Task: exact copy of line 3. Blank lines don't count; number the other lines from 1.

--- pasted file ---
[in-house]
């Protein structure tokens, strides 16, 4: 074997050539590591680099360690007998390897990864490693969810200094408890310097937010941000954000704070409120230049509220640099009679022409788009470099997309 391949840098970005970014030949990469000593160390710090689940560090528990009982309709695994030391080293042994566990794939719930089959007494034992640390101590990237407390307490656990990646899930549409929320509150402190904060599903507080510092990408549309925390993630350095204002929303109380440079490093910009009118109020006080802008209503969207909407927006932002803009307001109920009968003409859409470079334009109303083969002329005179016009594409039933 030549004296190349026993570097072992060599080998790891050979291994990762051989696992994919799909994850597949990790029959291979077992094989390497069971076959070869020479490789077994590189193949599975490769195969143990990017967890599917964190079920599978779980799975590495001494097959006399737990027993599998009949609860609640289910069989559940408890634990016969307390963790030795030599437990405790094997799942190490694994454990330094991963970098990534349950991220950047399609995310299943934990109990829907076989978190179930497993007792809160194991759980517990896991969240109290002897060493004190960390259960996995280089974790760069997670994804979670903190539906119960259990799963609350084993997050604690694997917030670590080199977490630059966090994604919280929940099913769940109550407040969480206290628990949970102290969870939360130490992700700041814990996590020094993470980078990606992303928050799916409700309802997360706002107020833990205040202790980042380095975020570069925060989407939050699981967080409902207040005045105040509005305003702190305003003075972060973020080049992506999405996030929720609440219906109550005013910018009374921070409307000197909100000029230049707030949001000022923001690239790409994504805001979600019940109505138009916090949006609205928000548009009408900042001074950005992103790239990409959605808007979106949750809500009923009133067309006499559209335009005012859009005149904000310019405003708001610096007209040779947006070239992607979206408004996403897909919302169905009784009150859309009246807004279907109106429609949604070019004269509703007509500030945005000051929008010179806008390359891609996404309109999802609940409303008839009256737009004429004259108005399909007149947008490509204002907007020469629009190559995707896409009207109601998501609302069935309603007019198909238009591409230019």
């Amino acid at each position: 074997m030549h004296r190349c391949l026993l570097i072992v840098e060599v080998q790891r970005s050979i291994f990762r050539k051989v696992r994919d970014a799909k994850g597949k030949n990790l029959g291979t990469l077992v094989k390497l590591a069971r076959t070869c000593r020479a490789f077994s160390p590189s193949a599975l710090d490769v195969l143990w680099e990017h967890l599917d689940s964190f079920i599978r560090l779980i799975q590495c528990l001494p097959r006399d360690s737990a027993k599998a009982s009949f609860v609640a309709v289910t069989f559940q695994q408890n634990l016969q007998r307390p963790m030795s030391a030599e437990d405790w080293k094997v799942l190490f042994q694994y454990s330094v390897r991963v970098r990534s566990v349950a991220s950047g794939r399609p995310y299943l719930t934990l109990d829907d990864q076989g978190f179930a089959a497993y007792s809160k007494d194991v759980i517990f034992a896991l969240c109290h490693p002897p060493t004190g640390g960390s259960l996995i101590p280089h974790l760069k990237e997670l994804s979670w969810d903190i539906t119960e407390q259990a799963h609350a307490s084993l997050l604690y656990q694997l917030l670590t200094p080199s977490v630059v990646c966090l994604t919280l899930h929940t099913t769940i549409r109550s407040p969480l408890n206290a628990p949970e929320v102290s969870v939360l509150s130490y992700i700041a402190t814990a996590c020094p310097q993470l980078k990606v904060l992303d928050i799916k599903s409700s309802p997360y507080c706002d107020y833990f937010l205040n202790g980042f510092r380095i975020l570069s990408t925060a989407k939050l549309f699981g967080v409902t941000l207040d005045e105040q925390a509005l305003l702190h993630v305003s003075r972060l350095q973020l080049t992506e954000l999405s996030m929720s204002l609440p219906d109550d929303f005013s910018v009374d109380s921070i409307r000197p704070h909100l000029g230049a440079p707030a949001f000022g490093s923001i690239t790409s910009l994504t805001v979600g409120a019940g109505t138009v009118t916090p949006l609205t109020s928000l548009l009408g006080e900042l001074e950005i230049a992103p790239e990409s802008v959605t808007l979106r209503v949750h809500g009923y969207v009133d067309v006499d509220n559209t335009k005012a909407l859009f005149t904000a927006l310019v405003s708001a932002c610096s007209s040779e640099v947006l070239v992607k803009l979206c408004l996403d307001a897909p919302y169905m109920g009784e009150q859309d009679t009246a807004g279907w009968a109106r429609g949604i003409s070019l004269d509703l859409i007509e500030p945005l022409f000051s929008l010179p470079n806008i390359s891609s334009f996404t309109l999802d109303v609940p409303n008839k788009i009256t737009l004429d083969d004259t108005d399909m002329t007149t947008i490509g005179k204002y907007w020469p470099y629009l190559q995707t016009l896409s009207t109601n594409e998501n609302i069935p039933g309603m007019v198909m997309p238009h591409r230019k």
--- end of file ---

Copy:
């Amino acid at each position: 074997m030549h004296r190349c391949l026993l570097i072992v840098e060599v080998q790891r970005s050979i291994f990762r050539k051989v696992r994919d970014a799909k994850g597949k030949n990790l029959g291979t990469l077992v094989k390497l590591a069971r076959t070869c000593r020479a490789f077994s160390p590189s193949a599975l710090d490769v195969l143990w680099e990017h967890l599917d689940s964190f079920i599978r560090l779980i799975q590495c528990l001494p097959r006399d360690s737990a027993k599998a009982s009949f609860v609640a309709v289910t069989f559940q695994q408890n634990l016969q007998r307390p963790m030795s030391a030599e437990d405790w080293k094997v799942l190490f042994q694994y454990s330094v390897r991963v970098r990534s566990v349950a991220s950047g794939r399609p995310y299943l719930t934990l109990d829907d990864q076989g978190f179930a089959a497993y007792s809160k007494d194991v759980i517990f034992a896991l969240c109290h490693p002897p060493t004190g640390g960390s259960l996995i101590p280089h974790l760069k990237e997670l994804s979670w969810d903190i539906t119960e407390q259990a799963h609350a307490s084993l997050l604690y656990q694997l917030l670590t200094p080199s977490v630059v990646c966090l994604t919280l899930h929940t099913t769940i549409r109550s407040p969480l408890n206290a628990p949970e929320v102290s969870v939360l509150s130490y992700i700041a402190t814990a996590c020094p310097q993470l980078k990606v904060l992303d928050i799916k599903s409700s309802p997360y507080c706002d107020y833990f937010l205040n202790g980042f510092r380095i975020l570069s990408t925060a989407k939050l549309f699981g967080v409902t941000l207040d005045e105040q925390a509005l305003l702190h993630v305003s003075r972060l350095q973020l080049t992506e954000l999405s996030m929720s204002l609440p219906d109550d929303f005013s910018v009374d109380s921070i409307r000197p704070h909100l000029g230049a440079p707030a949001f000022g490093s923001i690239t790409s910009l994504t805001v979600g409120a019940g109505t138009v009118t916090p949006l609205t109020s928000l548009l009408g006080e900042l001074e950005i230049a992103p790239e990409s802008v959605t808007l979106r209503v949750h809500g009923y969207v009133d067309v006499d509220n559209t335009k005012a909407l859009f005149t904000a927006l310019v405003s708001a932002c610096s007209s040779e640099v947006l070239v992607k803009l979206c408004l996403d307001a897909p919302y169905m109920g009784e009150q859309d009679t009246a807004g279907w009968a109106r429609g949604i003409s070019l004269d509703l859409i007509e500030p945005l022409f000051s929008l010179p470079n806008i390359s891609s334009f996404t309109l999802d109303v609940p409303n008839k788009i009256t737009l004429d083969d004259t108005d399909m002329t007149t947008i490509g005179k204002y907007w020469p470099y629009l190559q995707t016009l896409s009207t109601n594409e998501n609302i069935p039933g309603m007019v198909m997309p238009h591409r230019k």